Posted March 9, 2014 by Crafted Pours in

Addicted to Hops

citra hops
citra hops

For many craft beer enthusiasts, the most exciting element of their favorite beers are the aromas and flavors derived from the hops used in the brewing process. This is especially true when drinking IPAs, Pale Ales, Red Ales, and all the sub-styles of those beers.

The aromas and flavors provided by hops can be very seductive, and perhaps addictive to some. The wide array of aromas and flavors that hops provide can include: pine, grapefruit, floral, spiciness, earthiness, tropical fruit, mango, passion fruit, pineapple, peach, tangerine, lemon citrus, melon, pear, blueberry, watermelon, and woodiness. Combining these fantastic characteristics with a big bitter finish invites you back for more. On more than one occasion we’ve felt a strong desire for a massively hopped IPA to quench our passion for hops.

Some of the most flavorful and exciting hops which are popular in craft beer today include: Amarillo, Azacca, Citra, Columbus, Galaxy, Mosaic, Nelson Sauvin, and Simcoe.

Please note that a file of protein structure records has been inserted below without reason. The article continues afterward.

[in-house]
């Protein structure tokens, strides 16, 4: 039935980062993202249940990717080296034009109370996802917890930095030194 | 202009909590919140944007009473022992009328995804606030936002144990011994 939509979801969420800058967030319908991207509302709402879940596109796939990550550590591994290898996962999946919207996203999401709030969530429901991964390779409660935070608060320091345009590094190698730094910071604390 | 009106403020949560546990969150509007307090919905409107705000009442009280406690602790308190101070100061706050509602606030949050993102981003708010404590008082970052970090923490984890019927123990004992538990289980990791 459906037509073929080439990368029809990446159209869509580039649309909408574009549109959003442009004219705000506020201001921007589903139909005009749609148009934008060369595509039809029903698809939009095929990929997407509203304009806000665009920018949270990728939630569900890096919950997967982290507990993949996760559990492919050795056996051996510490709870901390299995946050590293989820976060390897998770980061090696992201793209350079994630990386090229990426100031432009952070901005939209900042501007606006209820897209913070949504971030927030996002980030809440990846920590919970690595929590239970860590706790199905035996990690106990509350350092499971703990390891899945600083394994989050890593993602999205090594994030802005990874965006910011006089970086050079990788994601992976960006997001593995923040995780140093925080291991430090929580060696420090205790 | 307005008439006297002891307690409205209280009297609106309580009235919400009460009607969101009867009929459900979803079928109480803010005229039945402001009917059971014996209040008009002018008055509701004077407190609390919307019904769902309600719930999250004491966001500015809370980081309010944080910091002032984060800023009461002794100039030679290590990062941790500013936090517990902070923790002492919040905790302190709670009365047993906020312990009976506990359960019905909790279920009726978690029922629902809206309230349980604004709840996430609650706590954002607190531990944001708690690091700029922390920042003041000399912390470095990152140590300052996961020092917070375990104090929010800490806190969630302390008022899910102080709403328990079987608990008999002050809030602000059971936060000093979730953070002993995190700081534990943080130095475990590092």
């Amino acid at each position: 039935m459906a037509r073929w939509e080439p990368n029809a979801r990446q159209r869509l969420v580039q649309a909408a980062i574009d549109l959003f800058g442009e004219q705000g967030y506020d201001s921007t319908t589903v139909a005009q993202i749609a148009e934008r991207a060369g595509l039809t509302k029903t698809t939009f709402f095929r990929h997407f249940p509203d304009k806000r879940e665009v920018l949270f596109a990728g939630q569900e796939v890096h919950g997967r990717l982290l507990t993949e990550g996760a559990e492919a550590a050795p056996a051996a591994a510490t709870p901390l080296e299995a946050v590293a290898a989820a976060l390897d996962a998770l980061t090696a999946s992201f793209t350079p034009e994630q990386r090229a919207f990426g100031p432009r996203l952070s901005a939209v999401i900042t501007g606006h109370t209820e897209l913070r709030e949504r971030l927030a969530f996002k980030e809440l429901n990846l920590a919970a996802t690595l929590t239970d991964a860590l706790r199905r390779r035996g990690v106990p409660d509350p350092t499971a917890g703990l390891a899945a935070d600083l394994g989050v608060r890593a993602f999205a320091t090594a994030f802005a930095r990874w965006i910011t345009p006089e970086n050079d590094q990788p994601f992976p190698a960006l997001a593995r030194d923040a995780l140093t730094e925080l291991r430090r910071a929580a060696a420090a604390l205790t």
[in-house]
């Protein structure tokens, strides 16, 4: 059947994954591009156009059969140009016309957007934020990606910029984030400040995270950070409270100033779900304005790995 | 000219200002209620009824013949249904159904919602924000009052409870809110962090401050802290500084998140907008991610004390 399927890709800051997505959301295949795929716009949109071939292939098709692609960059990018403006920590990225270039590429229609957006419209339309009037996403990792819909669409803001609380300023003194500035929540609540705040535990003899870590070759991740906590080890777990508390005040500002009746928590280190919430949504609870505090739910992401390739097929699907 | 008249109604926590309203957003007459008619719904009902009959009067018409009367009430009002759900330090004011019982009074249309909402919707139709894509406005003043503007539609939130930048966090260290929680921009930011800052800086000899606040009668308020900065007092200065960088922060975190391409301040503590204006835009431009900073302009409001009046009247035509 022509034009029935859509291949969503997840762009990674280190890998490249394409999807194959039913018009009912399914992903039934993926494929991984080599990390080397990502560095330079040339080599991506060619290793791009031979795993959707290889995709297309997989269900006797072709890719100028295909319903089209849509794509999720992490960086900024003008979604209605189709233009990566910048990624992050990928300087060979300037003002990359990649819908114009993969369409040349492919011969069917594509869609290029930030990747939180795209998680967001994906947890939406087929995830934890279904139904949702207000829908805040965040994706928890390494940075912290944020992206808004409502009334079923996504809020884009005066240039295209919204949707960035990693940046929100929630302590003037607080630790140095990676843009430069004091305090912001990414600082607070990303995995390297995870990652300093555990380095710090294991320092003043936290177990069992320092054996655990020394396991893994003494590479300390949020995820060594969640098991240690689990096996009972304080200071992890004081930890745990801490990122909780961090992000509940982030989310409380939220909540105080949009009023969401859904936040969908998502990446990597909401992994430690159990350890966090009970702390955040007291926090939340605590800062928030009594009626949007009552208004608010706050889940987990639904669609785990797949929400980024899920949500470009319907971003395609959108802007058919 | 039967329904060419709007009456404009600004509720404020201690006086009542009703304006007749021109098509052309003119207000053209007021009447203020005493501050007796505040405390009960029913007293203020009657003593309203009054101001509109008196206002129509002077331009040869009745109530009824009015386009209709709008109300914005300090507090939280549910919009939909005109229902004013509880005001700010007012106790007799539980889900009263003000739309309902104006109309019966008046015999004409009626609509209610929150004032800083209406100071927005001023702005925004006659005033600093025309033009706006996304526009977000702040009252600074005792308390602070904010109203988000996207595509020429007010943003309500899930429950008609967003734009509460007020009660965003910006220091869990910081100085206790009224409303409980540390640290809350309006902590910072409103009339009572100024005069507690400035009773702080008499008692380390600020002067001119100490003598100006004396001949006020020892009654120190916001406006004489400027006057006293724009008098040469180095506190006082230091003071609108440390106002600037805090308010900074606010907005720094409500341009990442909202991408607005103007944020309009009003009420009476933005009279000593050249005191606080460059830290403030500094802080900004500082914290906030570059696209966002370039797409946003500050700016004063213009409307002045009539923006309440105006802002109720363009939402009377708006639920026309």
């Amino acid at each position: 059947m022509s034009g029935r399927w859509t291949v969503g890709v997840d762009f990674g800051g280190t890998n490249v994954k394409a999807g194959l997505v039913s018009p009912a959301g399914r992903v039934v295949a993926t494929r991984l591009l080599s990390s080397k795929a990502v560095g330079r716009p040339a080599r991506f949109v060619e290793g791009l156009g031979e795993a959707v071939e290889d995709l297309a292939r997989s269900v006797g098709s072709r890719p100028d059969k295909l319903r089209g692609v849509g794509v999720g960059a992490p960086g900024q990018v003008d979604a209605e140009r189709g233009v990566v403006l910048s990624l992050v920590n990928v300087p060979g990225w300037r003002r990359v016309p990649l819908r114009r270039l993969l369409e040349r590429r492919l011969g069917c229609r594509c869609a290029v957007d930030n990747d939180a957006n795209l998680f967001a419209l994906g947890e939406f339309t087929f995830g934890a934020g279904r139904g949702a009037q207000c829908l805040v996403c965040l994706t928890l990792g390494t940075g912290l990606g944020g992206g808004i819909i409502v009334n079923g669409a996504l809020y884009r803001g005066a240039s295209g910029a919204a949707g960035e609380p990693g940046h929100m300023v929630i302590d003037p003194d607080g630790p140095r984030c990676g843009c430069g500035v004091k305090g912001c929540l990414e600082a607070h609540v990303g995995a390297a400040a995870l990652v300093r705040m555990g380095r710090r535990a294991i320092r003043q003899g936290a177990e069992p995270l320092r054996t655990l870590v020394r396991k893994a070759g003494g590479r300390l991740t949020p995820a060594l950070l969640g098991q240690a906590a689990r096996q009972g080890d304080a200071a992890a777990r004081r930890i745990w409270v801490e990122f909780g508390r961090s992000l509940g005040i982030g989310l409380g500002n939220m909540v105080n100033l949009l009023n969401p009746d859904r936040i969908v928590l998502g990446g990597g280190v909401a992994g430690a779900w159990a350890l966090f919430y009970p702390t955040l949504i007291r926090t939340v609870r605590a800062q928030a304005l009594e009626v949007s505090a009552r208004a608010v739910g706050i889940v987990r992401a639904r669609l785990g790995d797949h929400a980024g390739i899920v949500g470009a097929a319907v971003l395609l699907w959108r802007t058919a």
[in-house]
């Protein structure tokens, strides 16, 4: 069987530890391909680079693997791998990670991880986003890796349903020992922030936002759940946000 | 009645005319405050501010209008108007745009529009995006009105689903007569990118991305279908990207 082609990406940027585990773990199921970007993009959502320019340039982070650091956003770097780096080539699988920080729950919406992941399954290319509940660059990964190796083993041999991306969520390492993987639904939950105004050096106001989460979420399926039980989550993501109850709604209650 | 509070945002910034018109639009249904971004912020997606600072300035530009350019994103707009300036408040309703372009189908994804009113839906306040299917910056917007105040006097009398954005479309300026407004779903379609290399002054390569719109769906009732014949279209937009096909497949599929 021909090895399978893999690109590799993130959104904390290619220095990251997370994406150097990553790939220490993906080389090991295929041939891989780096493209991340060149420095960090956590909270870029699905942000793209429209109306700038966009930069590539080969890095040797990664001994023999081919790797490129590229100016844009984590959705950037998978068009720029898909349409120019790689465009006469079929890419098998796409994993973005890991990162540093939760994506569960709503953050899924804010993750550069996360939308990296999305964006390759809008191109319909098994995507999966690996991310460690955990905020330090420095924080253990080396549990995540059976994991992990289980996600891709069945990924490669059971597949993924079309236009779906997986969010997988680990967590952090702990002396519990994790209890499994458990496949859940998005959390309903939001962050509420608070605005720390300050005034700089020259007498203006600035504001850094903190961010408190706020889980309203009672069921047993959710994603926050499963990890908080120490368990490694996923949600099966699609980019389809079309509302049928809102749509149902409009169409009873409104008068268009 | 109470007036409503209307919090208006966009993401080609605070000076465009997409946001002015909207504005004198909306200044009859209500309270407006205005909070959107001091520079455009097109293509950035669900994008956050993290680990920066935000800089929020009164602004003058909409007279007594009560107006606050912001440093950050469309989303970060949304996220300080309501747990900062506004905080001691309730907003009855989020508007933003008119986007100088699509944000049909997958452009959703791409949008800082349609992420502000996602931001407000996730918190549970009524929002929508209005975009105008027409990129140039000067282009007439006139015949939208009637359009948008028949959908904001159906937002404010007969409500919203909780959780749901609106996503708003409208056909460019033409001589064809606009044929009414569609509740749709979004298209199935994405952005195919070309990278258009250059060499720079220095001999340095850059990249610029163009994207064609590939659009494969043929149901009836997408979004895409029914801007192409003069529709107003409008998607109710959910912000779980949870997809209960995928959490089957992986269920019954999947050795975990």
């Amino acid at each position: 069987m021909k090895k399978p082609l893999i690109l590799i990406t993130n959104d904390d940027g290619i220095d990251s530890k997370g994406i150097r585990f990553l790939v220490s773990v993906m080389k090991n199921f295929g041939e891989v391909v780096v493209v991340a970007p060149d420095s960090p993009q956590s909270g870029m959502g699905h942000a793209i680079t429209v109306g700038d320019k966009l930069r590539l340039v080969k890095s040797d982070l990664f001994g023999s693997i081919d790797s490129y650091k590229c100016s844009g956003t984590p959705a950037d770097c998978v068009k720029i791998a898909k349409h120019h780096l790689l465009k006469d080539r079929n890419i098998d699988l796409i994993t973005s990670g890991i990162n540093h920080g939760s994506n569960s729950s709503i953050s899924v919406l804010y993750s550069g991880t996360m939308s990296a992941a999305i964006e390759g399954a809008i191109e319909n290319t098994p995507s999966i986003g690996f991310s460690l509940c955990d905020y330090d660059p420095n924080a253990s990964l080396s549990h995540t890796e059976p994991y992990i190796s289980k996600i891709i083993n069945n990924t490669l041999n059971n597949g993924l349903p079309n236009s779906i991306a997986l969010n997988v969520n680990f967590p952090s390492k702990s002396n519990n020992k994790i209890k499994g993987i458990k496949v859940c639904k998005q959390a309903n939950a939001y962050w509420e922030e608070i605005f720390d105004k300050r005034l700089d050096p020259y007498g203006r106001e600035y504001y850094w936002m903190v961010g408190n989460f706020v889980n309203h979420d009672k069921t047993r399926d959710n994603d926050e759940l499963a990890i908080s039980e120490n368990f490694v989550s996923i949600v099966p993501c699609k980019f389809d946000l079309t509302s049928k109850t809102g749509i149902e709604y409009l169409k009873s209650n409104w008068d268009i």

Gaining an understanding of individual hops and the character they add to craft beers can be of great benefit when searching for a hoppy beer with certain character (earthy, citrusy, fruity).

Hops can come into play during many phases of the brewing process:

Mash Hopping – technique where hops are added to the initial mash along with the brewing grains and hot water. The process extracts some moderate flavor from the hops.

First Wort Hopping – Adding hops to the brewing kettle pre-boil, during sparging. Sparging is the process of using hot water to extract the sugars from the brewing grains, which then go on to be boiled.

Boil (60 minutes or more) – Hops added to the boiling wort for 60 minutes or longer are used to provide bitterness only, as aroma and flavoring components will be burnt off from the long boiling period.

Boil (30 minutes or less) – Hops added in the last 30 minutes of the boil will contribute flavor to the beer, and some light aromas. When added at flame-out the hops will contribute aroma to the finished beer.

Hop-Backing – Flushing the hot wort through a hop-back system with fresh hops in it, right before the wort is chilled, will add some aroma and flavor to the final beer.

Dry-Hopping – Added hops to aging beer once the primary fermentation is done. This is the best way to add intense hop aromatics to finished beer.